Friday, January 09, 2009

Manulife Says News Report of Accounting Probe is False

  
Scotia Capital, 9 January 2009

• The National Post recently ran a story alleging MFC is facing an accounting probe by the Attorney General of Indiana into the tax treatment of a supposed leveraged lease arrangement with an Indiana non-profit electricity cooperative (Hoosier Energy Rural Electric Cooperative). MFC says reports of an accounting probe are false.

What It Means

• The story falsely (per MFC) alleges an investigation stems around a $120 million tax benefit to MFC ($0.07 EPS) because of a slip in credit rating of one of the parties to the complex tax deal agreed in 2002.

• MFC is an investor in leveraged leases. In the U.S. several recent court cases related to their tax treatment have been concluded in favour of the tax authorities. In recent quarterly reports MFC claims it believes the deductions originally claimed in relation to its investment in leveraged leases are appropriate, but increased its provision for disallowance by US$33 million ($0.02 EPS) in Q2/08 to US$178 million ($0.13 EPS). MFC further disclosed that, although not expected to occur, should the tax attributes of its leveraged lease investments be fully denied, its maximum tax exposure would be US$387 ($0.28 EPS)
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Financial Post, Eoin Callan, 8 January 2009

Manulife Financial Corp. has sought an expedited ruling from a U. S. court over a financial dispute with an electricity co-operative in Indiana, in a move that may help the insurer draw a line under a complex case that has attracted political heat.

Canada's largest insurer is thought to be seeking a ruling within as little as 30 days from an appeal court weighing whether Manulife is owed US$120-million arising from the collapse of a tax deal with the utility.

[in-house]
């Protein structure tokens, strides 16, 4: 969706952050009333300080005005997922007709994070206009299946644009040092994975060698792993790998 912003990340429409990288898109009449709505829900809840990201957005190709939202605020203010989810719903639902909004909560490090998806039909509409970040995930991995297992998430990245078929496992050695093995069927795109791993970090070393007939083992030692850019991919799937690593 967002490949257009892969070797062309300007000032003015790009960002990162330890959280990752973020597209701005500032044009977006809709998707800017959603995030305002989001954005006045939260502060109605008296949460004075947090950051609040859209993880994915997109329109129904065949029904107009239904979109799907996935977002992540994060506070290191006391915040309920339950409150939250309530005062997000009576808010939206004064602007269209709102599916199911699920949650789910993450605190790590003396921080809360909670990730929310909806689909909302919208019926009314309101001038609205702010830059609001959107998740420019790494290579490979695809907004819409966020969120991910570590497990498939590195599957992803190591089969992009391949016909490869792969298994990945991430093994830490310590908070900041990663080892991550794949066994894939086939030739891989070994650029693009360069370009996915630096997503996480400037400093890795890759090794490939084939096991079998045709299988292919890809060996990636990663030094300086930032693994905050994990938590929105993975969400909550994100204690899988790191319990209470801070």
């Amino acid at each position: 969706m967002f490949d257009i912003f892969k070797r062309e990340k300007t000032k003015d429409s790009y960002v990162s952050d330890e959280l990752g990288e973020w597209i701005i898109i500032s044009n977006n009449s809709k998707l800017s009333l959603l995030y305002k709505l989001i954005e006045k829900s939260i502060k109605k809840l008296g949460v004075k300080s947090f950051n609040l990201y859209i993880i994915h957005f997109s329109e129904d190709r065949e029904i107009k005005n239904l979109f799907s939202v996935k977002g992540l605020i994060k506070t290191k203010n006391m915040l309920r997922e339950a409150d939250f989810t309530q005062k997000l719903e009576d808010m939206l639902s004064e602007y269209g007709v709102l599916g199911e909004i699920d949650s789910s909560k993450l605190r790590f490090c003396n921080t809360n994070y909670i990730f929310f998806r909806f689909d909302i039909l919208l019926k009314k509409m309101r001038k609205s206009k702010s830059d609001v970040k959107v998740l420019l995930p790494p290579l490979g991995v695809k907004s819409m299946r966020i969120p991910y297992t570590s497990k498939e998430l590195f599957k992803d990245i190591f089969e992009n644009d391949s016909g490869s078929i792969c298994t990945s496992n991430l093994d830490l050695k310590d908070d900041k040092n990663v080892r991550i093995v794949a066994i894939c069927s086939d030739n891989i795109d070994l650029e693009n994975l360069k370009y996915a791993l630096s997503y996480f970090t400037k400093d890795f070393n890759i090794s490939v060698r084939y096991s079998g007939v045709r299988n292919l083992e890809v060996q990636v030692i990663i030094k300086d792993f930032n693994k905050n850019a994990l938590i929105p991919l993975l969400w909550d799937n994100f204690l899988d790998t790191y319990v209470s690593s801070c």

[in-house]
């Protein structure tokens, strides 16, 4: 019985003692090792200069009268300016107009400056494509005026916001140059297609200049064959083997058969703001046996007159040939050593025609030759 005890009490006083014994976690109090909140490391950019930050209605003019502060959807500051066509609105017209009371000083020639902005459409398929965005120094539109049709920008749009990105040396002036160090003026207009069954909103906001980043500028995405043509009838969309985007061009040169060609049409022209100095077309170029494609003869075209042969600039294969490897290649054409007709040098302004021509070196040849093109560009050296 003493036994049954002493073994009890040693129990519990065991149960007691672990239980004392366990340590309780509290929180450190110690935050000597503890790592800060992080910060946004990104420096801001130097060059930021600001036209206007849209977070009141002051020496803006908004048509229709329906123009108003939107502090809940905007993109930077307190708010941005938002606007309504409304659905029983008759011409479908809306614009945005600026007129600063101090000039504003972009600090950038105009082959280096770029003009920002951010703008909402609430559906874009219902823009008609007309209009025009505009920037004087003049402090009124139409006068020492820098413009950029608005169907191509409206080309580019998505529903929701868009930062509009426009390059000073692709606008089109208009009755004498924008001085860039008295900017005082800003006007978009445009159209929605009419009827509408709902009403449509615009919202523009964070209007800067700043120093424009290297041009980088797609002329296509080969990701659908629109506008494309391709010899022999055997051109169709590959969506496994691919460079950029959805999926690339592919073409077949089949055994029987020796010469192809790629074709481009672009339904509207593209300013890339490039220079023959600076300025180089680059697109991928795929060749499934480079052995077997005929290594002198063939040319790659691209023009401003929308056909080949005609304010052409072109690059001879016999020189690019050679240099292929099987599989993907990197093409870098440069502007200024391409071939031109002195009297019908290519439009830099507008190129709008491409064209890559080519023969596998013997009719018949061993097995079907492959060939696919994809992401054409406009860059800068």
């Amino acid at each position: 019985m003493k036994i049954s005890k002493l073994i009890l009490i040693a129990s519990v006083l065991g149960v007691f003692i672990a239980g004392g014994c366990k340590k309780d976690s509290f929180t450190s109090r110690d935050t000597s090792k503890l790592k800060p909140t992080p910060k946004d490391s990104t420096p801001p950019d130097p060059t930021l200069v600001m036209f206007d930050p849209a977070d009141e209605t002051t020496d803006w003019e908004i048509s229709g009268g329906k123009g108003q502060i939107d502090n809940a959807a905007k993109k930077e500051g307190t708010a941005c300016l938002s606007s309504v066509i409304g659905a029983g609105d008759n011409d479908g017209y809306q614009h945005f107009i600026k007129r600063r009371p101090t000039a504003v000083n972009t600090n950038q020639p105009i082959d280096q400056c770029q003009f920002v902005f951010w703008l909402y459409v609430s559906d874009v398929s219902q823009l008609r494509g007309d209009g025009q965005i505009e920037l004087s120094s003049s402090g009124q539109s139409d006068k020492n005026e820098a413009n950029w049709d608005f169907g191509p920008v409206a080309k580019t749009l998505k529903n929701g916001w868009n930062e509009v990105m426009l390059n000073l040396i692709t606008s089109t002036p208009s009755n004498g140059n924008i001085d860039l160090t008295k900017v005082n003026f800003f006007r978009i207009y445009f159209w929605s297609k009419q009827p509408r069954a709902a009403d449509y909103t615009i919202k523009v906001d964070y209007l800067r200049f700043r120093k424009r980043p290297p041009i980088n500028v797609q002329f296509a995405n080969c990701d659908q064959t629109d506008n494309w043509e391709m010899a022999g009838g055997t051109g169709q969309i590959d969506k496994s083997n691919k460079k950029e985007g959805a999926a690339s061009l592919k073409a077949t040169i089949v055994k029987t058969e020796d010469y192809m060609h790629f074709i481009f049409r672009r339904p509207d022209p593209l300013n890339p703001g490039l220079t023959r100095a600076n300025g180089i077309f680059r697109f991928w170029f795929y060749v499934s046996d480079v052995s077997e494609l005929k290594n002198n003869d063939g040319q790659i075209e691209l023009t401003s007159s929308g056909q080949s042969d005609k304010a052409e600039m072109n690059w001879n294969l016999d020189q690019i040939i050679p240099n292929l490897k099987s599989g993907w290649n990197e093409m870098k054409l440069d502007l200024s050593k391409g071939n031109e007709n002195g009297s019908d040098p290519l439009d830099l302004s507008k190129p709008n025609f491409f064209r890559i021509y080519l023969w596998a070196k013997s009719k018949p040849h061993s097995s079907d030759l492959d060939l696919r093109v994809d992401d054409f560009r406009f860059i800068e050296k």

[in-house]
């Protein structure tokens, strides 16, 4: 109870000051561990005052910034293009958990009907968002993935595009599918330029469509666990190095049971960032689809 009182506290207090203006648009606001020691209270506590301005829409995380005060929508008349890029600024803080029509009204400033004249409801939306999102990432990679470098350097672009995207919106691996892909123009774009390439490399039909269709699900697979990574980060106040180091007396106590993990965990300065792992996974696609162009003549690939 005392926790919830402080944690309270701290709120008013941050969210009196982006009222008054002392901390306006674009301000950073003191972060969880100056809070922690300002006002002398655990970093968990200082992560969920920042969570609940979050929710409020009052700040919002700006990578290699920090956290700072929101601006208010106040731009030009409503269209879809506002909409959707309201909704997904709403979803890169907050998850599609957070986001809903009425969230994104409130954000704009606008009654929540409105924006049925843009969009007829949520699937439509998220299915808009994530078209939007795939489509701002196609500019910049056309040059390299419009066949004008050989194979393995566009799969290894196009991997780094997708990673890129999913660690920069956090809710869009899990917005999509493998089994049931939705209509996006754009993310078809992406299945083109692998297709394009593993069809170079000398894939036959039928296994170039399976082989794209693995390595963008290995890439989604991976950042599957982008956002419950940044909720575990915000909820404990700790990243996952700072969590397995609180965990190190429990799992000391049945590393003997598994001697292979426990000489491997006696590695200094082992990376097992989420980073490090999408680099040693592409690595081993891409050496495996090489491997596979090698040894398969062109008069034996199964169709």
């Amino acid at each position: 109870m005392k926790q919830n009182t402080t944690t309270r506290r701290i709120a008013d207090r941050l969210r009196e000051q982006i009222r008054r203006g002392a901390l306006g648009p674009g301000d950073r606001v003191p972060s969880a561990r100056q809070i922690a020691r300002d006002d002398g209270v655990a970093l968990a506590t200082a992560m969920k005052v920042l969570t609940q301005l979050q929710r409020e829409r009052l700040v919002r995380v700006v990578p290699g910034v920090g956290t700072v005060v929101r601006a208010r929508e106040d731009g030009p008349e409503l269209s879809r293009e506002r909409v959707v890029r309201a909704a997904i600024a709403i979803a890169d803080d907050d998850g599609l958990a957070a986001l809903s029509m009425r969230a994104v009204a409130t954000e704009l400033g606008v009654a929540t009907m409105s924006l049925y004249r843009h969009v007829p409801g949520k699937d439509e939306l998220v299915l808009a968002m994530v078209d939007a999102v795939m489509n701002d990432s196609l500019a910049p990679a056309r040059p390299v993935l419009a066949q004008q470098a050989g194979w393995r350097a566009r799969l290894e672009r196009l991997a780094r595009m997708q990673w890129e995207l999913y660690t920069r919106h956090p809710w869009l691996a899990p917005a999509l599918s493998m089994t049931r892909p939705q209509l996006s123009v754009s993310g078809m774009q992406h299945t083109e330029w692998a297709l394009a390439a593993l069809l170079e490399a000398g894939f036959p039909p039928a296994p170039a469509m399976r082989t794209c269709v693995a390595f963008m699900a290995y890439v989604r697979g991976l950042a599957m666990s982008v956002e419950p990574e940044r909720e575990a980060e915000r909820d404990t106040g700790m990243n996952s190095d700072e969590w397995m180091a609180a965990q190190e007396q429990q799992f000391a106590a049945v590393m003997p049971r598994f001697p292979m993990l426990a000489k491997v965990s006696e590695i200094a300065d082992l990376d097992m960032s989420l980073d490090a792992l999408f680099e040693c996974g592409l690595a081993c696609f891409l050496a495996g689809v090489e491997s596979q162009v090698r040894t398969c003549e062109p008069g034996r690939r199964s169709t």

The dispute was triggered at the height of the crisis in the banking system, when trust between financial institutions was at a historic low. But there were tentative indications yesterday that a resolution might be nearing, with people close to both sides not ruling out an out-of-court settlement.

A settlement could potentially cool the interest in the case by U. S. authorities such as the Office of the Indiana Attorney General, particularly if it is seen as having little affect on customers of the utility in the midwestern state. The state's chief legal enforcement office began making formal enquiries last month after the financial dispute escalated, according to people familiar with the matter.

Manulife said yesterday a report in Wednesday's Financial Post "that state regulators in the U. S. were investigating accounting practices regarding investments made by the company's U. S. division was completely erroneous."

The company said in a statement that, "it has not been advised by any regulators -- and has no reason to believe-- that any of its accounting practices are being investigated."

People familiar with the matter said the insurer had received inquiries from the Office of the Indiana Attorney General on Dec. 12. A spokesperson for Manulife yesterday declined to provide a copy of the correspondence, saying it related to a matter that was being treated as "confidential."

People close to the company said they did not view any requests for information the company may have received from the Office of the Indiana Attorney General as constituting a probe of its accounting practices.

The company is thought to have co-operated with the request and supplied documentation to the attorney general's office related to a complex tax transaction between Manulife's U. S. subsidiary, John Hancock, and Hoosier Energy Rural Electric Cooperative.

The transaction was cited last month in the U. S. Senate as an example of a type of tax deal entered into by many financial institutions that leading lawmakers and federal authorities have been working to shut down. A dispute between the two companies was triggered when the financial crisis caused a slip in the credit rating of Ambac, one of the parties providing insurance against default on the deal.

Manulife yesterday supplied the Financial Post with highlighted excerpts of affidavits and court submissions that reflect its view of the transaction.